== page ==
The gadget, a new 8-inch slate with a high-definition display, starts at $90, $60 cheaper than its less-advanced predecessor.

Share story is launching a new, Alexa-enabled Fire tablet as it warms up for the holiday shopping frenzy.

The gadget, an 8-inch slate with a high-definition display, starts at $90, $60 cheaper than its less-advanced predecessor of the same size.

The pricing follows Amazon’s philosophy of selling hardware at cut-rate prices while making money either off content sales or by enticing people to subscribe to the Prime loyalty program, which comes loaded with video and music perks, as well as two-day shipping.

“Our mission is not to make money when people purchase the device. We make money when they use the device,” Kevin Keith, the Amazon general manager in charge of Fire Tablets, said in an interview.

Moderate prices have helped Amazon buck the recent trend as sales declines have dogged the tablet market. Tech-research firm IDC said last month that worldwide tablet shipments had fallen more than 12 percent in the second quarter of this year.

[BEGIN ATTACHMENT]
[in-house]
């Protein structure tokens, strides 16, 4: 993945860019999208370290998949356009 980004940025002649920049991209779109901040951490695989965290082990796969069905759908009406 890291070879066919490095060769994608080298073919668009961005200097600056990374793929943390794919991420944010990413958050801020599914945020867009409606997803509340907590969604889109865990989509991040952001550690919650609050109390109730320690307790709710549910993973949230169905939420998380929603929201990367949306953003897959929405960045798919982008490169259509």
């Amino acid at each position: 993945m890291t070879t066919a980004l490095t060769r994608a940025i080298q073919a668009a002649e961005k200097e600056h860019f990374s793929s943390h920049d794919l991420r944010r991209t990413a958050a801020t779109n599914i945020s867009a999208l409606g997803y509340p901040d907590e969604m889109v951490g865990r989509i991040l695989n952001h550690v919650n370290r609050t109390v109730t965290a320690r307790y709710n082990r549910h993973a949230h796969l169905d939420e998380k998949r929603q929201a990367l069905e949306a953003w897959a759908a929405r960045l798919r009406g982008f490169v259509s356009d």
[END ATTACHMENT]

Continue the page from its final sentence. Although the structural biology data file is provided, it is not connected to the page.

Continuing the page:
At the same time, Amazon’s “very focused approach to positioning, price and purpose managed to capture a considerable share of the market,” IDC analyst Jean Philippe Bouchard said in a statement.

Keith declined to disclose sales figures. But he said that tablet sales “have more than doubled year on year.”

Amazon says the new Fire HD 8 has 12 hours of battery life, a third more than the model it replaces. Internal storage in the $90 model goes up to 16 gigabytes from 8, plus support for a microSD card. A 32 GB model goes for $120.

Amazon is also wrapping Alexa, the voice-powered artificial intelligence first made popular through the Echo speaker, into the tablet.

That means users can speak to the device to control the playback of videos, music, and news, among other tricks, as long as the tablet is connected to a Wi-Fi network.

But unlike with the Echo speaker, which is always listening for the keyword “Alexa” or “Echo” to activate, users of the tablet need to press a button to make it work.

Also, in addition to a voice response, in many cases Alexa will make a visual “card” pop up on the screen showcasing the information requested — the weather, for example.

Amazon says it will deploy Alexa to other Fire tablets as it updates their software in the near future.

The new tablet will start shipping Sept. 21.